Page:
The truth is, spies rely on psychology far more than they do on technology. Instead of gizmos or gadgets, CIA officers use behavioral techniques to elicit secrets from people and organizations — techniques that are broadly applicable enough to be used in even the least cloak-and-dagger of settings. I wrote my book, “Work Like a Spy: Business Tips from a Former CIA Officer,” with the intention of identifying and explaining spy tradecraft in such a way that it can be used in any workplace. Here are four examples of lessons from the clandestine world that corporate America can use:
1. Appreciate the power of offensive recruiting.
It is the job of a CIA officer to spot and recruit spies. In most cases, potential spies are chosen because of their access to valuable information; relationships with these individuals can go on for many years, for as long as they continue to hand over classified data. In a smaller number of cases, the purpose of recruitment is more immediate: to destabilize, demoralize, or even destroy the target’s organization. These are the high-impact defections that make headlines — nuclear scientists, senior military commanders, rival intelligence officers.
Please note that I am not advocating any form of corporate espionage here; this lesson for the business world is more subtle. Namely, being the employer of choice in your industry means denying your competition critical skill sets and leaders. Effective recruitment and retention policies are all too often considered fuzzy concepts in the business world, but especially in the most competitive industries, the player most capable of attracting and keeping key individuals has a very real advantage.
2. Build a network up and down.
Seek out a more senior mentor. Dress for the position you want, not the one you have. Maximize face time with the boss. Career advice in the corporate world focuses almost completely upward. CIA officers, on the other hand, appreciate the value of an intelligence network that spreads in every direction. Sure, a senior-ranking diplomat might have access to more information that a mailroom employee, but a good spy knows that the mail guy handles all of the same documents, and is far more vulnerable to recruitment.
In the business world, it pays to establish relationships at all levels — from the secretary who can choose whether or not to put your call through, to the security guard who can give you friendly heads-up that the executive you’ve been trying to get a meeting with hits the building gym each morning at 5:00, to the machinist who can give you the real scoop on those lingering quality control issues. The most effective networks are far-reaching in all directions.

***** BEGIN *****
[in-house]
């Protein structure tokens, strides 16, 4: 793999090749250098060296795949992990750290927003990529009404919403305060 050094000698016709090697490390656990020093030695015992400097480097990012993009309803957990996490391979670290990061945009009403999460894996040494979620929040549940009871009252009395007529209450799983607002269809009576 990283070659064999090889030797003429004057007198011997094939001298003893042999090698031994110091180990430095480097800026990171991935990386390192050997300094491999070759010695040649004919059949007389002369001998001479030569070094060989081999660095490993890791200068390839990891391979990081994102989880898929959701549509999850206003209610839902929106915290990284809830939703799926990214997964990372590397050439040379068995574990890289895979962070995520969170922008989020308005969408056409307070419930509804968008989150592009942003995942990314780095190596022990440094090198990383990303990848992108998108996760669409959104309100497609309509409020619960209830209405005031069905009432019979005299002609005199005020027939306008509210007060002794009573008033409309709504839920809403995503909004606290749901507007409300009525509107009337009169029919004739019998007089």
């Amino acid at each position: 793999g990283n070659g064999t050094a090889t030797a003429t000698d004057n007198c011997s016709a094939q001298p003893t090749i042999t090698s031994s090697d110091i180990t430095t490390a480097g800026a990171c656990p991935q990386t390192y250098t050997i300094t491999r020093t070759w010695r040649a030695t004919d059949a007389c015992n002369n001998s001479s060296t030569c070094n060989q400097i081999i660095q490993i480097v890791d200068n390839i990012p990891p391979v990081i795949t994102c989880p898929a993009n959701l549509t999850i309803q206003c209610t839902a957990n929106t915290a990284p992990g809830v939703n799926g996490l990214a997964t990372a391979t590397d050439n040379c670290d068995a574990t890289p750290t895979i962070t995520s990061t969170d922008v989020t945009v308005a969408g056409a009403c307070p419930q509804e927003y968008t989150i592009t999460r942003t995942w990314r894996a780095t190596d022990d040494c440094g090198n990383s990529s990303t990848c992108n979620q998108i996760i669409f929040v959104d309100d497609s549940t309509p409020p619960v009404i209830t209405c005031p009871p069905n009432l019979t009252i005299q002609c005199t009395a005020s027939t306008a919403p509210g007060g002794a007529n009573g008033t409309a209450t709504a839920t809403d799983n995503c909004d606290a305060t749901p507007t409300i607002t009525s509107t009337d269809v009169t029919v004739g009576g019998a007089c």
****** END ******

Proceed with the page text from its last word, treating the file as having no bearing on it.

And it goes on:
3. Step away from the spreadsheets.
In 2002 and 2003 some very smart people with access to the most sophisticated data and imagery available made a convincing case that Iraq was in possession of weapons of mass destruction. One invasion later, and the truth was revealed: the suspected WMD stockpiles did not exist. I spent several months in 2003 as a member of the CIA’s WMD search team in Iraq, and the stark contrast between the data I studied before arriving and the reality on the ground was shocking. Simply showing up and asking the right people the right questions told a very different story from the imagery, the intercepts, and the analysis. Human intelligence, in this case, made a mockery of the spreadsheets. This isn’t always so, of course. But an overreliance on metrics, spreadsheets, and forecasts can leave number-driven executives blind to the ground truth.
Stakes are high and deadlines short in the world of espionage, so CIA officers do everything in their power to improve the chances of success. A great deal of thought is put into planning the details for even the simplest of meetings with a target; the choice of venue alone requires careful consideration. The location must be accessible, yet discreet. Unwelcome participants must be denied entry, yet the venue must have multiple, unobstructed paths of exit in case things go south. Everything from lighting to surveillance is chosen to facilitate the desired outcome, subtly manipulating the target towards “yes”.
J.C. Carleson is a former undercover CIA officer. She spent nine years conducting clandestine operations around the globe before trading the real world of espionage for writing about espionage. She is the author of “Work Like a Spy: Business Tips From a Former CIA Officer.”